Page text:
iPad Systems Hint at the Future of POS

O’Neill’s Irish Pub in San Mateo, California, uses the point-of-sale system ShopKeep, a cloud-based provider, and has improved efficiency by 20 percent since linking all of its iPad terminals.
O’Neill’s Irish Pub in San Mateo, California, uses the point-of-sale system ShopKeep, a cloud-based provider, and has improved efficiency by 20 percent since linking all of its iPad terminals. O'Neill's Irish Pub

Powerful point-of-sale systems have become a critical component of today’s restaurant environment, but—with dozens of POS systems available—choosing among them can be a Herculean effort. They all claim to provide the best interface, great integration with tasks like reservations or inventory tracking, and good tech support.

While traditional systems with their own hardware remain a popular option, advances in technology allow developers to create more software-based solutions, giving operators the flexibility to purchase off-the-shelf equipment.

“The software-as-a-service model is a low-cost answer based on the features an operator wants,” says Danny Bendas, a managing partner at Synergy Restaurant Consultants of Melville, New York. “The traditional models are definitely more costly.”

Many software POS system providers simply charge a monthly fee, offer free updates to their technology, and provide complimentary, round-the-clock support. The cost of the hardware—a tablet and printer—may amount to $1,000, compared with traditional systems that can cost in the tens of thousands of dollars plus a licensing fee.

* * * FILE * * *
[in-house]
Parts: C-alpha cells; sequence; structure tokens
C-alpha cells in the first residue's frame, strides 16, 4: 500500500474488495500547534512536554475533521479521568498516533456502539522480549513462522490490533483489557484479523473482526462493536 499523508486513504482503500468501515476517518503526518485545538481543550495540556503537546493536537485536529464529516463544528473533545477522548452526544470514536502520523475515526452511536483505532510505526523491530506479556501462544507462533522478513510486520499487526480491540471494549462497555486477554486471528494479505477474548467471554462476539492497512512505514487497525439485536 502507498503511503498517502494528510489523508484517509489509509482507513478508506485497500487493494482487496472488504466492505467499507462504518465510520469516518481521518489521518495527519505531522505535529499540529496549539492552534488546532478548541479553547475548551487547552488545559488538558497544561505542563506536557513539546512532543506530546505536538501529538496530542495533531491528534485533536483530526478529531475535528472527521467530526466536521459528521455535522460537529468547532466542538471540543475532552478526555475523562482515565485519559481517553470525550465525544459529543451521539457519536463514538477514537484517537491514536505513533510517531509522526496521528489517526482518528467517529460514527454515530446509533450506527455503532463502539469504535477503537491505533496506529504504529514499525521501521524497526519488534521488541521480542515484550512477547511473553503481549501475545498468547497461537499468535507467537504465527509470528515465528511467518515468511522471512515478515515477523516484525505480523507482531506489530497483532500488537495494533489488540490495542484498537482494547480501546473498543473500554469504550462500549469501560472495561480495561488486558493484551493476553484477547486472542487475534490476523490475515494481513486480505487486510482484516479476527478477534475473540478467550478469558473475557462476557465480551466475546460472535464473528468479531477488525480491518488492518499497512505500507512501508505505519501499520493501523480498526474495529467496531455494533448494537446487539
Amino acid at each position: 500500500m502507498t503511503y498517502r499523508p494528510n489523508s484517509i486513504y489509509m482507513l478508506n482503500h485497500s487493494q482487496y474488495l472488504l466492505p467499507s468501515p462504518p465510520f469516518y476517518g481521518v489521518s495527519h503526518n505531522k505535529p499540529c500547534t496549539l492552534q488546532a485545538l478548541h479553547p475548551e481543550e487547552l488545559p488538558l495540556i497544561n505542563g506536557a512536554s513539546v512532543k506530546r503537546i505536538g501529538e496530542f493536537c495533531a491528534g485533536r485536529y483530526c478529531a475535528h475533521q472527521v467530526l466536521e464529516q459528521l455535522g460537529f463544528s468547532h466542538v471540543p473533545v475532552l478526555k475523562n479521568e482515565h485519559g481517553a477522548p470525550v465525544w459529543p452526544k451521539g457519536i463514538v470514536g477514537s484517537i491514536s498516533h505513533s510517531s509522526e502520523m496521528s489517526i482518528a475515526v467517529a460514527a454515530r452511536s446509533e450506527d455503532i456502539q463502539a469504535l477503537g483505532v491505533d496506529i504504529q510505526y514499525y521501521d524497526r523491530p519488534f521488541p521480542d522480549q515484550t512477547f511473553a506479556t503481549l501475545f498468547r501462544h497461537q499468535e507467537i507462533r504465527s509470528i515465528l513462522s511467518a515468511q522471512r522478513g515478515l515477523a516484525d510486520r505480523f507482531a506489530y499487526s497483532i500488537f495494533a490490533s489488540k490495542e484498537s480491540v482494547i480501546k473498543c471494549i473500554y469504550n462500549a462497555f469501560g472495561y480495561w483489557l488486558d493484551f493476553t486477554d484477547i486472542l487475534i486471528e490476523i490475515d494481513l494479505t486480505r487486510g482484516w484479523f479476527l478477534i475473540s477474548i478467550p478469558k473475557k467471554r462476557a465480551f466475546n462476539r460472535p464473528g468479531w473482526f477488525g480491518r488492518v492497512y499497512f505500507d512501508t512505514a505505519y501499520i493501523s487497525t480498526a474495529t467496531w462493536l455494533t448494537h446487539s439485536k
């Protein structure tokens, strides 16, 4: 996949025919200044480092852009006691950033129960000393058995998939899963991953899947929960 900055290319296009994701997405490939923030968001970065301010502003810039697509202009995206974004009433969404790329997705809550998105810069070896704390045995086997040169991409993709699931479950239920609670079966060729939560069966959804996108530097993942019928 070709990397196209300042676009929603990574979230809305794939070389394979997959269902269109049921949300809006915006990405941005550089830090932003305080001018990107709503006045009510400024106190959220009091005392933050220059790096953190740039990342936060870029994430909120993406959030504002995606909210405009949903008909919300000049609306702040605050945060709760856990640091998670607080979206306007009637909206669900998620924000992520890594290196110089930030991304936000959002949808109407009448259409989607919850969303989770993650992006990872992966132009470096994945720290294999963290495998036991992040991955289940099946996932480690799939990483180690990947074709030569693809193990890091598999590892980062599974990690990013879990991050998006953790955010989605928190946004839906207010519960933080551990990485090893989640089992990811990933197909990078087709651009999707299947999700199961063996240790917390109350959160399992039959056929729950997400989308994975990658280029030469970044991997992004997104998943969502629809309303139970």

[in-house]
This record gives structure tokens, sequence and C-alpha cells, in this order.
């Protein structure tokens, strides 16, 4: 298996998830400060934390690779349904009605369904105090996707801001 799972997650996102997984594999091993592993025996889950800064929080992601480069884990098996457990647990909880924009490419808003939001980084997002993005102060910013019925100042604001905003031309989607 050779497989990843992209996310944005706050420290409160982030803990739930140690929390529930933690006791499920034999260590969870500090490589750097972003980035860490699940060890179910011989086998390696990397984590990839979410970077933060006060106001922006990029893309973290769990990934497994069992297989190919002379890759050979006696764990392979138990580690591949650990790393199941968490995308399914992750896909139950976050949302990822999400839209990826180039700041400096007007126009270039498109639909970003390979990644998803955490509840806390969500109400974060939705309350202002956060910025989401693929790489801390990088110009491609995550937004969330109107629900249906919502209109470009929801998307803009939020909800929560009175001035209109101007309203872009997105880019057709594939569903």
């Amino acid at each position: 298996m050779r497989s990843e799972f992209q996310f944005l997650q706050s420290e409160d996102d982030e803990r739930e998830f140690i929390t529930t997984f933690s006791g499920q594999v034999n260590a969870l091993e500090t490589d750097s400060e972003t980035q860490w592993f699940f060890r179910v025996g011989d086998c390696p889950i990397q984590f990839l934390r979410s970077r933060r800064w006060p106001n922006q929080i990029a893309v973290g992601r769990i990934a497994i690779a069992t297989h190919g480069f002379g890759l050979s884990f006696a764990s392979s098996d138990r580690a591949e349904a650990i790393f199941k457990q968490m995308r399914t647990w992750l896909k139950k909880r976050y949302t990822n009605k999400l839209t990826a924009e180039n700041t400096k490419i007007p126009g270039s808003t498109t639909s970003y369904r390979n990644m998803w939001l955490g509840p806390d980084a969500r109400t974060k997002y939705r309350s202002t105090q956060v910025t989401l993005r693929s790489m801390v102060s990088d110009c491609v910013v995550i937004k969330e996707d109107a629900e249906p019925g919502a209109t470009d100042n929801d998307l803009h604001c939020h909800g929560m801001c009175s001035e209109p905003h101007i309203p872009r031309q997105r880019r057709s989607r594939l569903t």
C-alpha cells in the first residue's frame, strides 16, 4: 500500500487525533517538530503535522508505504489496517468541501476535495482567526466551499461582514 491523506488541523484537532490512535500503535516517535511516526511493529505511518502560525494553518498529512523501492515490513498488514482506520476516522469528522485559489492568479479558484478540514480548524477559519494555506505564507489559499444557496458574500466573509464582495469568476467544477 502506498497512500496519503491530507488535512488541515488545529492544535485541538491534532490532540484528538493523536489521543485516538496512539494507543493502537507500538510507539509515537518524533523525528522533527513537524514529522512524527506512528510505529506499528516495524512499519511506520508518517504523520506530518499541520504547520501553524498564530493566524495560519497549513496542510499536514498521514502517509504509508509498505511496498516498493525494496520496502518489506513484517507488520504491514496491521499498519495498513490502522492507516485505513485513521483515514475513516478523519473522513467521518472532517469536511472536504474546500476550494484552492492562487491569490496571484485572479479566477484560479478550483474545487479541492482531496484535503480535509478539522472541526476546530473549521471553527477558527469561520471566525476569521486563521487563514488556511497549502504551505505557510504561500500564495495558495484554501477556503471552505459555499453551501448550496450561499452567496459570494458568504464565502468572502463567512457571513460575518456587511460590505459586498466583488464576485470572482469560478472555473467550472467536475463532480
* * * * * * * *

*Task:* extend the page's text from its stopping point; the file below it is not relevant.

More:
Whether the cost is actually less in the long run, however, depends on an operator’s business expectations and need for additional capabilities. “You may have more of an upfront cost with a wired point-of-sale system, but it may cost less going forward, depending on the growth you project,” Bendas says.

Two young companies, TouchBistro and ShopKeep, demonstrate the low-cost model’s expansion. Both use iPad-based point-of-sale technology; TouchBistro employs a server-based system, while ShopKeep is a cloud-based provider.

The companies were launched by individuals who saw problems with traditional systems.

For TouchBistro CEO Alex Barrotti, who has a software background, this occurred when a restaurateur friend sought a way for waitstaff working in the outdoor-dining section to send orders to the kitchen without entering the building. Most options were bulky or didn’t work. And then the iPad was announced. “I thought, this would be amazing for point-of-sale,” he recalls, and TouchBistro was born.

The iPads effectively serve as registers, and they, along with traditional cash registers, are linked to one another, a server, and printers in the kitchen and dining room through a local area network (lan) using a wireless router.

ShopKeep’s founder and chief strategy officer Jason Richelson began his New York–based company because of his own frustrations.

“I was, and still am, a retailer,” he says. “I wasn’t always in the stores, and I was having a hard time getting information out of them. When the server crashed for the final time, I said, ‘We are switching to cloud-based point of sale.’”

ShopKeep started as a Windows-based model but switched to Apple when iPads were introduced. Among recent software updates is a wireless feature allowing operators to open and close tabs from multiple registers with or without an Internet connection.

Since TouchBistro and ShopKeep are based on iPad technology, restaurant owners say it doesn’t take long for a restaurant’s staff to learn how to use these programs. And both companies provide free trials of their systems.

ShopKeep, which has more than 16,000 registers—devices running its software—costs $49 per month per register, while TouchBistro, with 2,600 restaurant customers, runs $69 per register a month. Both offer discounts for larger numbers of devices.


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